Joan Grant was an author of historical novels about ancient Egypt including "Winged Pharaoh", which were in fact based on far memory. In this book, she writes candidly about her own experiences and understanding of reincarnation. She alternates chapters with her husband, psychiatrist Denys Kelsey. Although this book is very readable, with numerous personal examples and cases, it presents some advanced concepts in reincarnation studies that you don't see elsewhere. In particular, the couple discuss with authority the entire cycle of reincarnation, including the "re-entry" process and aspects of how the new person, and the new body, is formed. She also goes into details about her own childhood awareness, and by inference, the unimagined degree of awareness that young children have. I think this book and the advanced concepts it puts forth will be rediscovered in reincarnation circles as that field matures.
There is one caveat I'd like to add. Joan considered herself psychic, and from her biographical accounts I think it's likely she was. Nonetheless, her technique for retrieving "far memories" had to do with catching a glimpse--such as many people have from time to time--and "following" it, i.e., trying to get more out of it. (This was the beginning--later on she describes her technique as "shifting" to another state of consciousness.) From my own experience and from reports of other people who have tried this, I've concluded the results are easily tinged with imagination. Many people (including myself) report being unable to "extend" their memories past the initial glimpses at all--and in my observation, those people who claim to be doing so are often unable to verify the "extended" aspects historically. I suspect it is precisely these "extended" aspects--sometimes drawn out of a person by well-meaning investigators--which may prove to be historically incorrect. This phenomenon casts a shadow of doubt over the reliability of past-life memory altogether. However, I don't think it's warranted to throw the baby out with the bathwater, because the research clearly shows that past-life memory can be historically accurate, and hence is a real phenomenon. For this reason I feel it's best to rely on the initial glimpses themselves, making inferences from patterns that emerge from these more reliable core memories. At the very least, some effort should be made to distinguish the core memories from the "stretched" memories.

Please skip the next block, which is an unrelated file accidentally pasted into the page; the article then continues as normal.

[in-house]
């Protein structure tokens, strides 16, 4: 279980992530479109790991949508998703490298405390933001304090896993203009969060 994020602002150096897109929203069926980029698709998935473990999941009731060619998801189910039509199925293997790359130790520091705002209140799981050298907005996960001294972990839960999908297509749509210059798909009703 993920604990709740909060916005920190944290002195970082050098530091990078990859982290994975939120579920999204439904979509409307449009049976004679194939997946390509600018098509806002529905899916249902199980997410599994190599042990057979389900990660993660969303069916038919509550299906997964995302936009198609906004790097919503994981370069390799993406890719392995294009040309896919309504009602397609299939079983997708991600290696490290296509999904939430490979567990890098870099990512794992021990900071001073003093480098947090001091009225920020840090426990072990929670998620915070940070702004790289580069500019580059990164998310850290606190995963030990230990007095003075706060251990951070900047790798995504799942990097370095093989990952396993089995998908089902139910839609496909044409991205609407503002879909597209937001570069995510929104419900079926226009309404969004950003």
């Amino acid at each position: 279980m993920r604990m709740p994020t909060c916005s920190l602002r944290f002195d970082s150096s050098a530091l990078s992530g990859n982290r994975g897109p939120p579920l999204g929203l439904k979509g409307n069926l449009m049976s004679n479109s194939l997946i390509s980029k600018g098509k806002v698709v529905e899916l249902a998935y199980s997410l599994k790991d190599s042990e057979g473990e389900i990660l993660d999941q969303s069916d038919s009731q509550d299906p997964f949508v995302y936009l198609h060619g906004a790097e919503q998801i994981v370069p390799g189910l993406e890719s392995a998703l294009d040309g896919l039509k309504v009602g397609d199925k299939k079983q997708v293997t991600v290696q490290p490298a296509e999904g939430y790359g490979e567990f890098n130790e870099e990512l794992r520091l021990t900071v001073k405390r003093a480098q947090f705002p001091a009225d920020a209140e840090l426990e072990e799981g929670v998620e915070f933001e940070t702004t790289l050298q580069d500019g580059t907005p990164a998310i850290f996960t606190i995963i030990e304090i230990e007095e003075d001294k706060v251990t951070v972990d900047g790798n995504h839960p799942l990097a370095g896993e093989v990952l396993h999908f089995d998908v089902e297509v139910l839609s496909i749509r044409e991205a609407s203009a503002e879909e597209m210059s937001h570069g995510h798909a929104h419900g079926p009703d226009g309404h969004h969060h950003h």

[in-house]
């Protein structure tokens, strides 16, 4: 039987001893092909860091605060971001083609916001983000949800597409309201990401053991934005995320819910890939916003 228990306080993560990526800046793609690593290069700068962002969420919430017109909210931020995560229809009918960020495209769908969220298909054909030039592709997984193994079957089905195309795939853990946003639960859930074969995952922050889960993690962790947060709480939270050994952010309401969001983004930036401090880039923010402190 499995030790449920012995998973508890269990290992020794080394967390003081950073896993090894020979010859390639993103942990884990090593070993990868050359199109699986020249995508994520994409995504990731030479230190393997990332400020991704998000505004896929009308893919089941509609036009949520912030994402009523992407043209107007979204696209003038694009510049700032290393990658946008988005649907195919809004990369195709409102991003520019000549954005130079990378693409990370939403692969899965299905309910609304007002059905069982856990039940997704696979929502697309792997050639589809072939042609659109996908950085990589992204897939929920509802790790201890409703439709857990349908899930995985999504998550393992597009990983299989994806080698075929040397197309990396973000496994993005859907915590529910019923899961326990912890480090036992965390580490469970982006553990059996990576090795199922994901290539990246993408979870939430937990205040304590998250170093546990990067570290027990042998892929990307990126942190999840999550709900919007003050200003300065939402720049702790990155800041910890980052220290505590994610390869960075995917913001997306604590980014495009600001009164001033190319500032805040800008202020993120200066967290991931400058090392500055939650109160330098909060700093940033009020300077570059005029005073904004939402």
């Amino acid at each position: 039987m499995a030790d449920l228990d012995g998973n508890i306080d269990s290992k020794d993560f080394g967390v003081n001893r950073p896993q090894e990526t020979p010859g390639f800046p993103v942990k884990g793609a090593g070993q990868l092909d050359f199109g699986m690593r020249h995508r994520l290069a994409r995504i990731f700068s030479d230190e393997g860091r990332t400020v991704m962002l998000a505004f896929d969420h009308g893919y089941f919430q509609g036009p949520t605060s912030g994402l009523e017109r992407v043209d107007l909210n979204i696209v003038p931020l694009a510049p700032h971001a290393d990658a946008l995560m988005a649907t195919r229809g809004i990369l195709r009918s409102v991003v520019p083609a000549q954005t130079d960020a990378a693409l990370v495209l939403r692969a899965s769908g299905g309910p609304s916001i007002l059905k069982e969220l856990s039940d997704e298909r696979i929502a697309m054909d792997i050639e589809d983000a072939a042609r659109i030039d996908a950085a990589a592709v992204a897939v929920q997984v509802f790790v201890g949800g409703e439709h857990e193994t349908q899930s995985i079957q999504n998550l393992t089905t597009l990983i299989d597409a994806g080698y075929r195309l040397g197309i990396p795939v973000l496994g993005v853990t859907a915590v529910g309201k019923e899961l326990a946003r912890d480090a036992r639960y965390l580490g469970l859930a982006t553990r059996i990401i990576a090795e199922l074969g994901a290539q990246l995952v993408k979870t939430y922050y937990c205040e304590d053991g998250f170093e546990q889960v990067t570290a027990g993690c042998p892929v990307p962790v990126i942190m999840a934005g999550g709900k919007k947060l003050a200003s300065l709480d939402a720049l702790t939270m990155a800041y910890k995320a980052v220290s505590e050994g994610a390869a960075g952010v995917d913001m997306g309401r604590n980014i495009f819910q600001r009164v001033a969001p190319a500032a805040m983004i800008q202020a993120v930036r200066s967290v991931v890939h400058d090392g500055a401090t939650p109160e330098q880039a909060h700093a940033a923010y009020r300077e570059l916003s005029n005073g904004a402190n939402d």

What I'm implying about Joan Grant's work is that it's possible that despite being psychic, her far memory was not entirely free of imagination when she employed this "stretching" technique, and that she quite sincerely underestimated this effect. If this were true--and I'm only suggesting it's a possibility--it wouldn't invalidate her core memories, nor her advanced understanding of the principles of reincarnation.